Usually not, but many specialized technical or professional programs do have job placement rates of nearly 100%. General programs at universities, colleges and polytechnic institutions all have sophisticated support systems for graduating students. These supports guide students on preparing their curriculum vitae (c.v. or resumé), developing interviewing skills, searching for employment, and many other aspects that better prepare graduating students.
Canadian institutions are each strong in offering students work experience related to their field of studies, called “co-operative studies” or “co-op” for short. This allows students to get better preparation for their careers often giving them very well paid positions throughout their studies.
Can I stay in Canada after I graduate?
Canada offers a Post-graduation Work Permit (PGWP). The length of the permit depends upon the length of the study. A one year period of study (2 full-time semesters) will normally lead to a one-year work permit. However, a two year period of study (4 full-time semesters) will normally lead to a three-year work permit.
Canada is also the top country in the world, and has been for decades, in giving people further opportunity to stay permanently (permanent resident - PR - status). There are a large number of programs including some only available to international students, under which they can apply for PR after they graduate and gain work experience.
For anyone with PR status, there is currently a waiting period of 3 years before citizenship status can be granted. PR status has all the entitlements of citizenship except some voting rights and the right to a Canadian passport.
The CUAC reports the latest news on new announcements concerning the PGWP or PR opportunities. These reports are at our blog.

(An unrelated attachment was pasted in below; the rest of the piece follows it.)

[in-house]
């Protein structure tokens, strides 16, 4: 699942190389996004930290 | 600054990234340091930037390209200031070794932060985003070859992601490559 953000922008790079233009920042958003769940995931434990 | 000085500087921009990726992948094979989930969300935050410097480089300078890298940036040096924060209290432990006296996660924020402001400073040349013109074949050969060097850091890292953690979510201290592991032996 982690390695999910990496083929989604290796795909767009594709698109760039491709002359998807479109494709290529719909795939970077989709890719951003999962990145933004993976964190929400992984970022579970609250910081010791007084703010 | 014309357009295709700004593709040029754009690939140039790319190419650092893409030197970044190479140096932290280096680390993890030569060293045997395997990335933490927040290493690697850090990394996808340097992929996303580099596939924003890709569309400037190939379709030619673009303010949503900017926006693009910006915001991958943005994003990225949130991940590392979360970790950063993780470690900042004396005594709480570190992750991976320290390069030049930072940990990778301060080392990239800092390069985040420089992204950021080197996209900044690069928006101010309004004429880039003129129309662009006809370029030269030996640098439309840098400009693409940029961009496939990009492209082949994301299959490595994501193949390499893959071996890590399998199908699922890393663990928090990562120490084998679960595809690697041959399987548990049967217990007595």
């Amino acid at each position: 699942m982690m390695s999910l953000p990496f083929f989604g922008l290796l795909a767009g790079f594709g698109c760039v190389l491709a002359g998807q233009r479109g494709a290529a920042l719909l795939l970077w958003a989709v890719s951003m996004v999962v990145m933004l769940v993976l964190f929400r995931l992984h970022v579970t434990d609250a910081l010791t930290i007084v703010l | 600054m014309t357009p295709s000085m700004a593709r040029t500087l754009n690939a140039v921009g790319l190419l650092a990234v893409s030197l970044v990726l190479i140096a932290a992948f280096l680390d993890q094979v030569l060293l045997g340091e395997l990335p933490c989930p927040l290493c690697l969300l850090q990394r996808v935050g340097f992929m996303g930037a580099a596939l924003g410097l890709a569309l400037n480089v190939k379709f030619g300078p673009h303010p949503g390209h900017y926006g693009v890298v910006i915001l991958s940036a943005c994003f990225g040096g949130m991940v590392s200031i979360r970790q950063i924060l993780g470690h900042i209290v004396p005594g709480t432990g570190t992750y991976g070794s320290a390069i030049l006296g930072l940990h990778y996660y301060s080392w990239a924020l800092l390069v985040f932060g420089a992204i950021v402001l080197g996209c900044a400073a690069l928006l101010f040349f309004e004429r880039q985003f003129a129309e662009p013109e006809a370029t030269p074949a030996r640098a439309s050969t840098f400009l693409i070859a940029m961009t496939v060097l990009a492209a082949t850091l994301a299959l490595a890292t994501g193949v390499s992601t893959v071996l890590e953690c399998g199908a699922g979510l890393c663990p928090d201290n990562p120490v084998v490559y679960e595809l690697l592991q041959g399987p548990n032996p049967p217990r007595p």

How can I get permanent residence?
There are many systems for getting permanent status in Canada. The primary system offered by the government of Canada is called “Express Entry” and is a system based on points in which international students get a preferential number of points after graduation.
The government of Canada also offers each province opportunities to create incentives for students to study in different regions where more highly trained people are needed. For example, Ontario has a program to attract students to its northern, more rural, communities called RNIP. Nova Scotia has a program to attract international students to all over the province to help it satisfy the growing needs and demands of companies moving to Halifax or expanding their business operations in the province.
While the offer of a work permit after graduation is guaranteed (as long as the program and school is approved- all CUAC partners are), getting PR is not guaranteed. One must satisfy the qualifications of whatever program they are applying through.
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What are the employment prospects in Canada?
As a G-7 nation, Canada has one of the most advanced and diversified economies in the world. There is almost no industry not available in Canada, from pharmaceutical research, bioengineering, to producing planes, trains, automobiles ,and satellites.
The Canadian higher education system is designed to make students flexible, adaptable, and prepared for a fast-changing world. We Canadians don’t just focus our education on preparing to get a job after we finish our studies but, rather, to enable us to keep adding skills and be ready even to change careers later.
The Canadian unemployment rate has been very low for about four decades.
Finding employment in any Canadian city depends upon a variety of factors including the industry, position, and the candidate’s personal qualifications and suitability. In Canada, a post-graduation work permit (PGWP) allows a student to work anywhere in Canada after graduation.